While some would say the greenest thing you can do to your lawn is to get rid of it, there are many actions you can take to make your existing lawn more sustainable. Large, lush lawns are usually frowned upon because of they lack biodiversity, and also thirst for water and petro-based chemicals. Having a small lawn with more of your yard dedicated to a variety of native plants is a great place to start. You can reduce the need for chemicals and water by keeping your grass longer, applying compost, and aerating. Managing your lawn without chemicals is doable, especially if you can learn to tolerate dandelions and clovers (which bees love to turn into honey!). Cornell Cooperative Extension school has developed a two-page, year-long organic lawn care plan that will help get your lawn off the toxic chemicals, thus keeping your kids, pets, and our water safe. Also, check out these informative videos from the US EPA with tips for watering, managing weeds and pests, aerating and mowing your lawn.
Native plants are a low-maintenance, eco-friendly choice for your landscape. They typically do not require much watering, beyond what Mother Nature already provides, or harsh chemicals such as fertilizers, pesticides or herbicides. They also support local flora and fauna. Boston Water and Sewer Commission (BWSC) has compiled a basic list of plants native to New England. Non-native species can sometimes become invasive, taking over and destroying habitats beyond where they were originally planted. The Massachusetts Division of Fisheries and Wildlife offers more information on invasive species, including a list of invasive plants to avoid.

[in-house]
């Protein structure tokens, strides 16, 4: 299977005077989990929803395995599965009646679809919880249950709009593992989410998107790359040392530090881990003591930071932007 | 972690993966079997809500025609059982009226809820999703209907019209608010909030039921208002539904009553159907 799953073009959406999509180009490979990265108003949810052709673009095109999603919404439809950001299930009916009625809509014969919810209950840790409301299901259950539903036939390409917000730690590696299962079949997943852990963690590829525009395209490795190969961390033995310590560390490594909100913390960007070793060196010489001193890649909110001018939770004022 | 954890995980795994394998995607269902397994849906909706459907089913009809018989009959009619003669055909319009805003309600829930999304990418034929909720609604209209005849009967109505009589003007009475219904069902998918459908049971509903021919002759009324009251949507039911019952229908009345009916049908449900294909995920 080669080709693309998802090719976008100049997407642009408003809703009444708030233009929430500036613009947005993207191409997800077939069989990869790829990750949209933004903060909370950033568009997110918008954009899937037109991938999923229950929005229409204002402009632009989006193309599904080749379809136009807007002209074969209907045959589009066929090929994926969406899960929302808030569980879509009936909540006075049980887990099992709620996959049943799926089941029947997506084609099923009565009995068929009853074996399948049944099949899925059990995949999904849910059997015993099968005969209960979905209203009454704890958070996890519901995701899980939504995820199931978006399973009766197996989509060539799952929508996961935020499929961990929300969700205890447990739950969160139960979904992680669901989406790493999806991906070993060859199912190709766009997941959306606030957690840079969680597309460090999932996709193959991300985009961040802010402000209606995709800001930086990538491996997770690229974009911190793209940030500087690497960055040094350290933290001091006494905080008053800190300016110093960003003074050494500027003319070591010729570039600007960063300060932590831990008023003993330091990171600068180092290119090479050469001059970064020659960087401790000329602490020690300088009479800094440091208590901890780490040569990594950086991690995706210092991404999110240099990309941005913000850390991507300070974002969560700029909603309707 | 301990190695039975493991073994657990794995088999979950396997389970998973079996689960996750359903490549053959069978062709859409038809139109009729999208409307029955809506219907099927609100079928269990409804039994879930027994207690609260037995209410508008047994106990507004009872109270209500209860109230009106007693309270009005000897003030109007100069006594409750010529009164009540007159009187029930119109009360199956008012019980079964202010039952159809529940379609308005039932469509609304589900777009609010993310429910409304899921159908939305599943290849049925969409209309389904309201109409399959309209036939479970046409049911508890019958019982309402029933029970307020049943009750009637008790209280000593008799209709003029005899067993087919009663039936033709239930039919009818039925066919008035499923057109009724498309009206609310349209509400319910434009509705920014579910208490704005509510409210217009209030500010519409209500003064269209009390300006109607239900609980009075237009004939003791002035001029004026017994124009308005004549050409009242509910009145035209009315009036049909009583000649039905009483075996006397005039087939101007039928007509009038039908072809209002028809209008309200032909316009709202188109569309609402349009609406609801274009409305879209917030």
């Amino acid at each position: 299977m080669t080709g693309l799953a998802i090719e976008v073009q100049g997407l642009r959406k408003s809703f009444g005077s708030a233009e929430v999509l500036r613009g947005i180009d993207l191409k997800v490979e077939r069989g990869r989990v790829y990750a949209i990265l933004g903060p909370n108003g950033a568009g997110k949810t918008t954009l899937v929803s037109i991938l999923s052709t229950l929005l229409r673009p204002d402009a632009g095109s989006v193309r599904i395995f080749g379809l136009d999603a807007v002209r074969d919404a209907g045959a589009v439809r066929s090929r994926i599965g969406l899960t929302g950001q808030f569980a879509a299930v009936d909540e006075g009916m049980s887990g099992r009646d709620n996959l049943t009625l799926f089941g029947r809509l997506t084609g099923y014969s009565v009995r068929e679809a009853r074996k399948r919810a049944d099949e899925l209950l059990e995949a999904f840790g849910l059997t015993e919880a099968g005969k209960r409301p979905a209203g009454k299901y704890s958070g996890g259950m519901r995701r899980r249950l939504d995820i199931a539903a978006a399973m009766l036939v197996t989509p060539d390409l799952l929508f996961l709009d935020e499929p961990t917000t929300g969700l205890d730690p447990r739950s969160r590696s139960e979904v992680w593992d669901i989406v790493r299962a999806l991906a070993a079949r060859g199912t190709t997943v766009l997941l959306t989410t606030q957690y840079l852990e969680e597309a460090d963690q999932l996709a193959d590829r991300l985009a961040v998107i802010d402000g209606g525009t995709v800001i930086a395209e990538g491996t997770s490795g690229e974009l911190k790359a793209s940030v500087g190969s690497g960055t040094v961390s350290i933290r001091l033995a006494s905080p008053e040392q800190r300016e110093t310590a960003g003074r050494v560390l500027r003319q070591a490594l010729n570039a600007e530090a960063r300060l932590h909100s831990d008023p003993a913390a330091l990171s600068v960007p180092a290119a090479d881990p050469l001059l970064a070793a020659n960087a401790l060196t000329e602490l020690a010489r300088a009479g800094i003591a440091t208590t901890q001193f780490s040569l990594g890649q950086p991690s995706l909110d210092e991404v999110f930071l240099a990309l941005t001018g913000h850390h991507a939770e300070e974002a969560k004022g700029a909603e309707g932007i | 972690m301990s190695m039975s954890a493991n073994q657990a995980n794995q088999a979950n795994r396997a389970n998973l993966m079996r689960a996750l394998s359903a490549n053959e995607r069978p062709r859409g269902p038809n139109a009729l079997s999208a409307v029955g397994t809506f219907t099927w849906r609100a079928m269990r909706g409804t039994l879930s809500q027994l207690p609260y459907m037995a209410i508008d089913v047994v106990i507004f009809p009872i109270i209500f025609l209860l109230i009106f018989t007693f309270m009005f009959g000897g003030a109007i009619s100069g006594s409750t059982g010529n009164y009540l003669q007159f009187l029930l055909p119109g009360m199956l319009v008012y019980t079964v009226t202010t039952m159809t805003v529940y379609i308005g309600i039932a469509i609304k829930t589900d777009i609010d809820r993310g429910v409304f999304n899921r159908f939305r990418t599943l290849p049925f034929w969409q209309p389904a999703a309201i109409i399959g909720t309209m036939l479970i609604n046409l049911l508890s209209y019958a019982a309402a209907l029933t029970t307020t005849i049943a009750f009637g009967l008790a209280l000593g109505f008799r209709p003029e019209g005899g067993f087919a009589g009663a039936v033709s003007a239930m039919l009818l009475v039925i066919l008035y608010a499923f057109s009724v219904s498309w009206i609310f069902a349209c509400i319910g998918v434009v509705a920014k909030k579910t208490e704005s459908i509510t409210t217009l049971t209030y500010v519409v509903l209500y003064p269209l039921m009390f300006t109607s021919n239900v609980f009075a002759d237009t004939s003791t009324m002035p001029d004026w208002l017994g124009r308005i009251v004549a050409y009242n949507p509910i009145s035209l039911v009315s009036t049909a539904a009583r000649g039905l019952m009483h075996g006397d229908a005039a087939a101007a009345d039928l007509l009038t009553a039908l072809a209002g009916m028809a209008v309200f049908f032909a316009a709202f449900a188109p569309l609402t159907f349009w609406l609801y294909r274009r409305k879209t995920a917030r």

Did you know gas-powered lawn mowers emit as much pollution in one hour as driving a new car over 100 miles? Emissions from lawn mowers, chain saws, pressure washers, leaf blowers and other outdoor motorized equipment are a significant source of greenhouse gas emissions and other harmful air pollutants such as carbon monoxide, volatile organic compounds and nitrogen oxides. In 2007, EPA announced that lawn mowers and other garden equipment account for up to five percent of the nation’s air pollution and a good deal more in urban areas. Instead of a gas-powered mower, consider the various options for gasoline-free garden equipment. If you have a small lawn, or just want a good work-out, try a traditional push mower. There are also many choices for electric- and solar-powered lawn and garden tools, which have the added benefit of being easier to start! Whatever you choose, make sure you recycle your old equipment!
The City of Boston has a lot of great parks and open space; but like any city, most of our land has been built upon or paved over, leaving little land to absorb rainwater. When all of our rainwater goes into the stormwater system, it ends up in the ocean and doesn’t recharge our groundwater supplies. In many neighborhoods in Boston, low groundwater levels are a real problem. By capturing and reusing rainwater on site, you can save money on irrigation and help recharge groundwater. Rain barrels are a great option for capturing and reusing rainwater runoff from a gutter downspout. Rain gardens and bio swales can capture runoff from paved areas such as parking lots or roads.
Strategically planting trees or large shrubs can boost your homes energy efficiency. By planting deciduous shade trees on the west and southwest side of buildings, you can reduce your cooling cost in the summer by up to 47 percent! For keeping warm in the winter, plant evergreen trees as windbreaks on the north-northeast side of the building to reduce heat loss from winter winds. Check out the City’s guide for tree planting and this guide from Utah State University for planting trees in the right place for energy conservation.

Have you made the switch to greening your landscape?

For more information, visit GreenovateBoston.org